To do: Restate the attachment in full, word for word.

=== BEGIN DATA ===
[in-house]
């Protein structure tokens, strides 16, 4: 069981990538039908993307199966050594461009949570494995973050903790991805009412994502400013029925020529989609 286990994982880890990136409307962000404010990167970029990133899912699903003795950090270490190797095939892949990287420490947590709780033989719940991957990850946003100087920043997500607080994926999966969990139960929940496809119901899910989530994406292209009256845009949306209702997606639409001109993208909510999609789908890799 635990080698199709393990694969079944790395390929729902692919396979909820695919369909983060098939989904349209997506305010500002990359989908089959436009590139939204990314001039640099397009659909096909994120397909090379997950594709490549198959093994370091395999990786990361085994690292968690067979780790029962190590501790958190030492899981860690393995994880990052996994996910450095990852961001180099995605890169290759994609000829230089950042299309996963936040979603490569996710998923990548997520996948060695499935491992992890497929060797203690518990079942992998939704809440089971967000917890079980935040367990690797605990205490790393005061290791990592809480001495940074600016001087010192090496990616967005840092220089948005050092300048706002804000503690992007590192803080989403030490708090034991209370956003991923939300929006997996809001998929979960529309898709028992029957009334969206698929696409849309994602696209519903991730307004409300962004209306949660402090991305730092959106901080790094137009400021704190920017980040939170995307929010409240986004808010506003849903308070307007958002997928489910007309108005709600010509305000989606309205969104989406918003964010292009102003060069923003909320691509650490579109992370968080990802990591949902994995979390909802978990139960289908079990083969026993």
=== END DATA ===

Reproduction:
[in-house]
């Protein structure tokens, strides 16, 4: 069981990538039908993307199966050594461009949570494995973050903790991805009412994502400013029925020529989609 286990994982880890990136409307962000404010990167970029990133899912699903003795950090270490190797095939892949990287420490947590709780033989719940991957990850946003100087920043997500607080994926999966969990139960929940496809119901899910989530994406292209009256845009949306209702997606639409001109993208909510999609789908890799 635990080698199709393990694969079944790395390929729902692919396979909820695919369909983060098939989904349209997506305010500002990359989908089959436009590139939204990314001039640099397009659909096909994120397909090379997950594709490549198959093994370091395999990786990361085994690292968690067979780790029962190590501790958190030492899981860690393995994880990052996994996910450095990852961001180099995605890169290759994609000829230089950042299309996963936040979603490569996710998923990548997520996948060695499935491992992890497929060797203690518990079942992998939704809440089971967000917890079980935040367990690797605990205490790393005061290791990592809480001495940074600016001087010192090496990616967005840092220089948005050092300048706002804000503690992007590192803080989403030490708090034991209370956003991923939300929006997996809001998929979960529309898709028992029957009334969206698929696409849309994602696209519903991730307004409300962004209306949660402090991305730092959106901080790094137009400021704190920017980040939170995307929010409240986004808010506003849903308070307007958002997928489910007309108005709600010509305000989606309205969104989406918003964010292009102003060069923003909320691509650490579109992370968080990802990591949902994995979390909802978990139960289908079990083969026993």